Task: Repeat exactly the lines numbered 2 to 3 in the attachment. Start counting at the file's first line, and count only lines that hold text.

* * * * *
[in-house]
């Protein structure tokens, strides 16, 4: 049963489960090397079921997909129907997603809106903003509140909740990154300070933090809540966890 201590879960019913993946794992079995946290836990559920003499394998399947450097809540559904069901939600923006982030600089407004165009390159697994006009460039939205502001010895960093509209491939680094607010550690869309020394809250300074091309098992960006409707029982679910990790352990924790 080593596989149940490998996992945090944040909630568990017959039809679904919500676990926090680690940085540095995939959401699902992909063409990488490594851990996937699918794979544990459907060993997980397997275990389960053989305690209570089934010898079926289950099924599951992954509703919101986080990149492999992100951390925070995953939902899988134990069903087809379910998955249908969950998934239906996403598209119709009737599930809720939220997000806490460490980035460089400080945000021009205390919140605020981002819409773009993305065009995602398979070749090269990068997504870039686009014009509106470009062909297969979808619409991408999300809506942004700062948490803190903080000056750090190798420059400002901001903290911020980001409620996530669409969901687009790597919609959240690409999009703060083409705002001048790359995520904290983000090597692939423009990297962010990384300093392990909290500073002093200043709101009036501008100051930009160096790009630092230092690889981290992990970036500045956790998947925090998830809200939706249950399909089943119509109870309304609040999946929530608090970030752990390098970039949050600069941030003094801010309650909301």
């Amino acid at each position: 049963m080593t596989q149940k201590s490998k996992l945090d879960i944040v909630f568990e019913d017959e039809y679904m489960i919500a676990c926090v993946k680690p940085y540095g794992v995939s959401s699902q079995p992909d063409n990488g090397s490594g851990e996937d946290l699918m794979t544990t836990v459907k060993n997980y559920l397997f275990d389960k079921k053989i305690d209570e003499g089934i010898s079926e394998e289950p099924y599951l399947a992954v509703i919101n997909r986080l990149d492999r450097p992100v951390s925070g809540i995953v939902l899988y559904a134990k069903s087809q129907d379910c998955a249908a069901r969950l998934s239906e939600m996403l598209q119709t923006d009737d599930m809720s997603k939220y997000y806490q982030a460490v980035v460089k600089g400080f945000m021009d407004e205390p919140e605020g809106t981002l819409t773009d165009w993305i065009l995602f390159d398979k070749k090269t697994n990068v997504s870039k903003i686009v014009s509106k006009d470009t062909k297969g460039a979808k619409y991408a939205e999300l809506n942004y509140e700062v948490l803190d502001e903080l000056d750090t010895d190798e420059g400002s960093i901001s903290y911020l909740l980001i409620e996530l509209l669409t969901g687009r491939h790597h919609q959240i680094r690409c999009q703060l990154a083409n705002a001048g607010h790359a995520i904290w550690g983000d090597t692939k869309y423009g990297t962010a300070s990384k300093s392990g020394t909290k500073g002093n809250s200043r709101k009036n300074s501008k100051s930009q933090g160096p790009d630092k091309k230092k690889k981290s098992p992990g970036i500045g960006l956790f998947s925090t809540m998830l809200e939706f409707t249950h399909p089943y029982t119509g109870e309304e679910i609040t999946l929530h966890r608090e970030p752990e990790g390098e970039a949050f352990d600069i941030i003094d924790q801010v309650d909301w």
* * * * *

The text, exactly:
């Protein structure tokens, strides 16, 4: 049963489960090397079921997909129907997603809106903003509140909740990154300070933090809540966890 201590879960019913993946794992079995946290836990559920003499394998399947450097809540559904069901939600923006982030600089407004165009390159697994006009460039939205502001010895960093509209491939680094607010550690869309020394809250300074091309098992960006409707029982679910990790352990924790 080593596989149940490998996992945090944040909630568990017959039809679904919500676990926090680690940085540095995939959401699902992909063409990488490594851990996937699918794979544990459907060993997980397997275990389960053989305690209570089934010898079926289950099924599951992954509703919101986080990149492999992100951390925070995953939902899988134990069903087809379910998955249908969950998934239906996403598209119709009737599930809720939220997000806490460490980035460089400080945000021009205390919140605020981002819409773009993305065009995602398979070749090269990068997504870039686009014009509106470009062909297969979808619409991408999300809506942004700062948490803190903080000056750090190798420059400002901001903290911020980001409620996530669409969901687009790597919609959240690409999009703060083409705002001048790359995520904290983000090597692939423009990297962010990384300093392990909290500073002093200043709101009036501008100051930009160096790009630092230092690889981290992990970036500045956790998947925090998830809200939706249950399909089943119509109870309304609040999946929530608090970030752990390098970039949050600069941030003094801010309650909301």
């Amino acid at each position: 049963m080593t596989q149940k201590s490998k996992l945090d879960i944040v909630f568990e019913d017959e039809y679904m489960i919500a676990c926090v993946k680690p940085y540095g794992v995939s959401s699902q079995p992909d063409n990488g090397s490594g851990e996937d946290l699918m794979t544990t836990v459907k060993n997980y559920l397997f275990d389960k079921k053989i305690d209570e003499g089934i010898s079926e394998e289950p099924y599951l399947a992954v509703i919101n997909r986080l990149d492999r450097p992100v951390s925070g809540i995953v939902l899988y559904a134990k069903s087809q129907d379910c998955a249908a069901r969950l998934s239906e939600m996403l598209q119709t923006d009737d599930m809720s997603k939220y997000y806490q982030a460490v980035v460089k600089g400080f945000m021009d407004e205390p919140e605020g809106t981002l819409t773009d165009w993305i065009l995602f390159d398979k070749k090269t697994n990068v997504s870039k903003i686009v014009s509106k006009d470009t062909k297969g460039a979808k619409y991408a939205e999300l809506n942004y509140e700062v948490l803190d502001e903080l000056d750090t010895d190798e420059g400002s960093i901001s903290y911020l909740l980001i409620e996530l509209l669409t969901g687009r491939h790597h919609q959240i680094r690409c999009q703060l990154a083409n705002a001048g607010h790359a995520i904290w550690g983000d090597t692939k869309y423009g990297t962010a300070s990384k300093s392990g020394t909290k500073g002093n809250s200043r709101k009036n300074s501008k100051s930009q933090g160096p790009d630092k091309k230092k690889k981290s098992p992990g970036i500045g960006l956790f998947s925090t809540m998830l809200e939706f409707t249950h399909p089943y029982t119509g109870e309304e679910i609040t999946l929530h966890r608090e970030p752990e990790g390098e970039a949050f352990d600069i941030i003094d924790q801010v309650d909301w």